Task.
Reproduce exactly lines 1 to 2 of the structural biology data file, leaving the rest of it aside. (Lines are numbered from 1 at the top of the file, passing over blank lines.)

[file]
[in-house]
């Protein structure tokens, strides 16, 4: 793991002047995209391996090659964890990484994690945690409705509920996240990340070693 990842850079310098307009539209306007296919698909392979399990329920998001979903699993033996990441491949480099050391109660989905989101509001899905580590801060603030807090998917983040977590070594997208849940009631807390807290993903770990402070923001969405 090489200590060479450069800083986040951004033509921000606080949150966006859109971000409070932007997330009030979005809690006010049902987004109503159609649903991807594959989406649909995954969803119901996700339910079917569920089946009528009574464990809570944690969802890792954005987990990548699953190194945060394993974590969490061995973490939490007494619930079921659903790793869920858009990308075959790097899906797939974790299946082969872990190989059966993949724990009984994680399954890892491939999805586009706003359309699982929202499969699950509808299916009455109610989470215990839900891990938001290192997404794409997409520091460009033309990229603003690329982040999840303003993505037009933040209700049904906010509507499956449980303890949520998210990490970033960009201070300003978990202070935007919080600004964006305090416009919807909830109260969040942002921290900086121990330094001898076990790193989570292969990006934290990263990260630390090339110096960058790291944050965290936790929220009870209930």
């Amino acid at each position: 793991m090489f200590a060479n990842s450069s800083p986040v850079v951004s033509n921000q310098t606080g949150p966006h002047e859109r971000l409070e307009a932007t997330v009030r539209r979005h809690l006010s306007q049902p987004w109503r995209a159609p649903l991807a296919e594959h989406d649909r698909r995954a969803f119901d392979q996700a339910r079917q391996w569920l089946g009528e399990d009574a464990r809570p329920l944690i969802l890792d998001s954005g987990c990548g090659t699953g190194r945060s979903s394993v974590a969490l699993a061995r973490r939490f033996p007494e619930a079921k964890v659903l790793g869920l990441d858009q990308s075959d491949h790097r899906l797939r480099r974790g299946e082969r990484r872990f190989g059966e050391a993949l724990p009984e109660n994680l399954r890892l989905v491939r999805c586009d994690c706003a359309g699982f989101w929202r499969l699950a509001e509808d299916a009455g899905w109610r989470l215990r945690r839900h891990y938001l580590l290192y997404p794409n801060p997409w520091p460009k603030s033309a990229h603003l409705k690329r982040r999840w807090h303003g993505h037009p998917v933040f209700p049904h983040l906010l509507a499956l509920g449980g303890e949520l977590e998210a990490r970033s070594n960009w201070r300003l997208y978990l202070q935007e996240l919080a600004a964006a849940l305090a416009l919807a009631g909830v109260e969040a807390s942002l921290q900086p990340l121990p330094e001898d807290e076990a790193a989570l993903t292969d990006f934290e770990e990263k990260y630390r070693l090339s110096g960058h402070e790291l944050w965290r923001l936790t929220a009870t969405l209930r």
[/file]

[in-house]
């Protein structure tokens, strides 16, 4: 793991002047995209391996090659964890990484994690945690409705509920996240990340070693 990842850079310098307009539209306007296919698909392979399990329920998001979903699993033996990441491949480099050391109660989905989101509001899905580590801060603030807090998917983040977590070594997208849940009631807390807290993903770990402070923001969405 090489200590060479450069800083986040951004033509921000606080949150966006859109971000409070932007997330009030979005809690006010049902987004109503159609649903991807594959989406649909995954969803119901996700339910079917569920089946009528009574464990809570944690969802890792954005987990990548699953190194945060394993974590969490061995973490939490007494619930079921659903790793869920858009990308075959790097899906797939974790299946082969872990190989059966993949724990009984994680399954890892491939999805586009706003359309699982929202499969699950509808299916009455109610989470215990839900891990938001290192997404794409997409520091460009033309990229603003690329982040999840303003993505037009933040209700049904906010509507499956449980303890949520998210990490970033960009201070300003978990202070935007919080600004964006305090416009919807909830109260969040942002921290900086121990330094001898076990790193989570292969990006934290990263990260630390090339110096960058790291944050965290936790929220009870209930």